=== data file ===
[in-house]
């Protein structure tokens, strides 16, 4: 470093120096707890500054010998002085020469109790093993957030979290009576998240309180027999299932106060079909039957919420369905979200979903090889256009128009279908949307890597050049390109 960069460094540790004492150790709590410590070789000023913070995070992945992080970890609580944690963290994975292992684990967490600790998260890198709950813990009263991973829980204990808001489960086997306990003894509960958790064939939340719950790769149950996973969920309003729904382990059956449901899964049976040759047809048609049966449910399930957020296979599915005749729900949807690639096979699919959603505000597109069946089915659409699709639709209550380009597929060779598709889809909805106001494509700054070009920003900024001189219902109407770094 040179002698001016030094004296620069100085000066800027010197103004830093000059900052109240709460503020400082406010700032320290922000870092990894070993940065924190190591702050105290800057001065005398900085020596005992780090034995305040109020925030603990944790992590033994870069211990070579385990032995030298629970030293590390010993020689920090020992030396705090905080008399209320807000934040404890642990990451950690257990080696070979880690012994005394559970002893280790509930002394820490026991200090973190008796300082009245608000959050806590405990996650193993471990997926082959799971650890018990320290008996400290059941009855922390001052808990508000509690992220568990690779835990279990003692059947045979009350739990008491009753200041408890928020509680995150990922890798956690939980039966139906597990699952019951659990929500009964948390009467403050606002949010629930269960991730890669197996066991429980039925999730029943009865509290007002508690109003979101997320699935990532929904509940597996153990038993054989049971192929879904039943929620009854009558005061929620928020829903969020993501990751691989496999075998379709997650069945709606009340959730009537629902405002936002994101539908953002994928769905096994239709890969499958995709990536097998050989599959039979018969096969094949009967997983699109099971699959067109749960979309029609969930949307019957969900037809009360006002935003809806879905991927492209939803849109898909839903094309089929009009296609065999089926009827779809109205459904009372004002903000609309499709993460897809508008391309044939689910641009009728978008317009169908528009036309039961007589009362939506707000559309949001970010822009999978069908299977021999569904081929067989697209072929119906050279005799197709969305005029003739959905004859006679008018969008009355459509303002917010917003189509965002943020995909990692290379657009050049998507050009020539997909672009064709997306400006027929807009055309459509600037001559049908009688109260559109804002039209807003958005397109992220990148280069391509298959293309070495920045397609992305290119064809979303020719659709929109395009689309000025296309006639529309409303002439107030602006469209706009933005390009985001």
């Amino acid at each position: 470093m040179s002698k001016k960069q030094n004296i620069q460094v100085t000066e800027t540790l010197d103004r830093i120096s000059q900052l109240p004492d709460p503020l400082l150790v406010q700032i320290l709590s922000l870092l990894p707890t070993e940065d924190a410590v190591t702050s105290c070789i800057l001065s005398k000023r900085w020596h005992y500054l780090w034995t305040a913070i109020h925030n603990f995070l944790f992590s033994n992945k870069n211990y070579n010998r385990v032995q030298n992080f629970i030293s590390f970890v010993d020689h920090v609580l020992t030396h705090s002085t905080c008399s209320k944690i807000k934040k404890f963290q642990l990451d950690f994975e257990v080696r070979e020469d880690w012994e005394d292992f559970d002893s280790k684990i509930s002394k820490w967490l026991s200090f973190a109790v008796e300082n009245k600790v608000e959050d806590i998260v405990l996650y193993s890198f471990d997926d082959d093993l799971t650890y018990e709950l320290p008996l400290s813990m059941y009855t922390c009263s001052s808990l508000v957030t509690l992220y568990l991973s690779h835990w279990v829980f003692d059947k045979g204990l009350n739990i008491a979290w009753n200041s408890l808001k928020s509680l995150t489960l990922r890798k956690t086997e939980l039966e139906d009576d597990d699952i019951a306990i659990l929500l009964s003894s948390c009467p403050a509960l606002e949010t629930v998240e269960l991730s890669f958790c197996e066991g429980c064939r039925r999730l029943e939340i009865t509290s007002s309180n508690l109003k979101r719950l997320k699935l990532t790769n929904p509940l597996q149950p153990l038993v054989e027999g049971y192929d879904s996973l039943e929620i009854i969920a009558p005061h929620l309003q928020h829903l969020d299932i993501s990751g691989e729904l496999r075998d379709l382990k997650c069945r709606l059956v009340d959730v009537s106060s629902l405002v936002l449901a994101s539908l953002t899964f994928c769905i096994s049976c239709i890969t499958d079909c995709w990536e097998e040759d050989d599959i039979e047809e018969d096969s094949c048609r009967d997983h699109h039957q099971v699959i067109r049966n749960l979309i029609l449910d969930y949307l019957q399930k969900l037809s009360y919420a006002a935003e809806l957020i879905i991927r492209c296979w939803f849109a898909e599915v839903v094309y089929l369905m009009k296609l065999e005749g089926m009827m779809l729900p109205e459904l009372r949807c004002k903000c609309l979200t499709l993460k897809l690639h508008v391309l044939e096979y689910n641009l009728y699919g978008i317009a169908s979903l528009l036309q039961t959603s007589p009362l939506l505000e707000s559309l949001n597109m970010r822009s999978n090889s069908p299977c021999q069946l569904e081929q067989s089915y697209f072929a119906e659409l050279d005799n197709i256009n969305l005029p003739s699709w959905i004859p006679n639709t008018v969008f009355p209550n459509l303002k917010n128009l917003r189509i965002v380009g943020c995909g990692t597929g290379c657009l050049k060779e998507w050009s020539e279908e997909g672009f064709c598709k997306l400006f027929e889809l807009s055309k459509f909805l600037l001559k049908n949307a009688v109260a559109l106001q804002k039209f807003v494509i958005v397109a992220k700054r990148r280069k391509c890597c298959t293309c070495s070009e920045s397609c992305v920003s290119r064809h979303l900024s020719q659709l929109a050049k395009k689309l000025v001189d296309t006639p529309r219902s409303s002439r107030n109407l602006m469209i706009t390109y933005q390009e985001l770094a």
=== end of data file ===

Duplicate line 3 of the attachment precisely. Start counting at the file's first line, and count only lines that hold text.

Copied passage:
């Amino acid at each position: 470093m040179s002698k001016k960069q030094n004296i620069q460094v100085t000066e800027t540790l010197d103004r830093i120096s000059q900052l109240p004492d709460p503020l400082l150790v406010q700032i320290l709590s922000l870092l990894p707890t070993e940065d924190a410590v190591t702050s105290c070789i800057l001065s005398k000023r900085w020596h005992y500054l780090w034995t305040a913070i109020h925030n603990f995070l944790f992590s033994n992945k870069n211990y070579n010998r385990v032995q030298n992080f629970i030293s590390f970890v010993d020689h920090v609580l020992t030396h705090s002085t905080c008399s209320k944690i807000k934040k404890f963290q642990l990451d950690f994975e257990v080696r070979e020469d880690w012994e005394d292992f559970d002893s280790k684990i509930s002394k820490w967490l026991s200090f973190a109790v008796e300082n009245k600790v608000e959050d806590i998260v405990l996650y193993s890198f471990d997926d082959d093993l799971t650890y018990e709950l320290p008996l400290s813990m059941y009855t922390c009263s001052s808990l508000v957030t509690l992220y568990l991973s690779h835990w279990v829980f003692d059947k045979g204990l009350n739990i008491a979290w009753n200041s408890l808001k928020s509680l995150t489960l990922r890798k956690t086997e939980l039966e139906d009576d597990d699952i019951a306990i659990l929500l009964s003894s948390c009467p403050a509960l606002e949010t629930v998240e269960l991730s890669f958790c197996e066991g429980c064939r039925r999730l029943e939340i009865t509290s007002s309180n508690l109003k979101r719950l997320k699935l990532t790769n929904p509940l597996q149950p153990l038993v054989e027999g049971y192929d879904s996973l039943e929620i009854i969920a009558p005061h929620l309003q928020h829903l969020d299932i993501s990751g691989e729904l496999r075998d379709l382990k997650c069945r709606l059956v009340d959730v009537s106060s629902l405002v936002l449901a994101s539908l953002t899964f994928c769905i096994s049976c239709i890969t499958d079909c995709w990536e097998e040759d050989d599959i039979e047809e018969d096969s094949c048609r009967d997983h699109h039957q099971v699959i067109r049966n749960l979309i029609l449910d969930y949307l019957q399930k969900l037809s009360y919420a006002a935003e809806l957020i879905i991927r492209c296979w939803f849109a898909e599915v839903v094309y089929l369905m009009k296609l065999e005749g089926m009827m779809l729900p109205e459904l009372r949807c004002k903000c609309l979200t499709l993460k897809l690639h508008v391309l044939e096979y689910n641009l009728y699919g978008i317009a169908s979903l528009l036309q039961t959603s007589p009362l939506l505000e707000s559309l949001n597109m970010r822009s999978n090889s069908p299977c021999q069946l569904e081929q067989s089915y697209f072929a119906e659409l050279d005799n197709i256009n969305l005029p003739s699709w959905i004859p006679n639709t008018v969008f009355p209550n459509l303002k917010n128009l917003r189509i965002v380009g943020c995909g990692t597929g290379c657009l050049k060779e998507w050009s020539e279908e997909g672009f064709c598709k997306l400006f027929e889809l807009s055309k459509f909805l600037l001559k049908n949307a009688v109260a559109l106001q804002k039209f807003v494509i958005v397109a992220k700054r990148r280069k391509c890597c298959t293309c070495s070009e920045s397609c992305v920003s290119r064809h979303l900024s020719q659709l929109a050049k395009k689309l000025v001189d296309t006639p529309r219902s409303s002439r107030n109407l602006m469209i706009t390109y933005q390009e985001l770094a």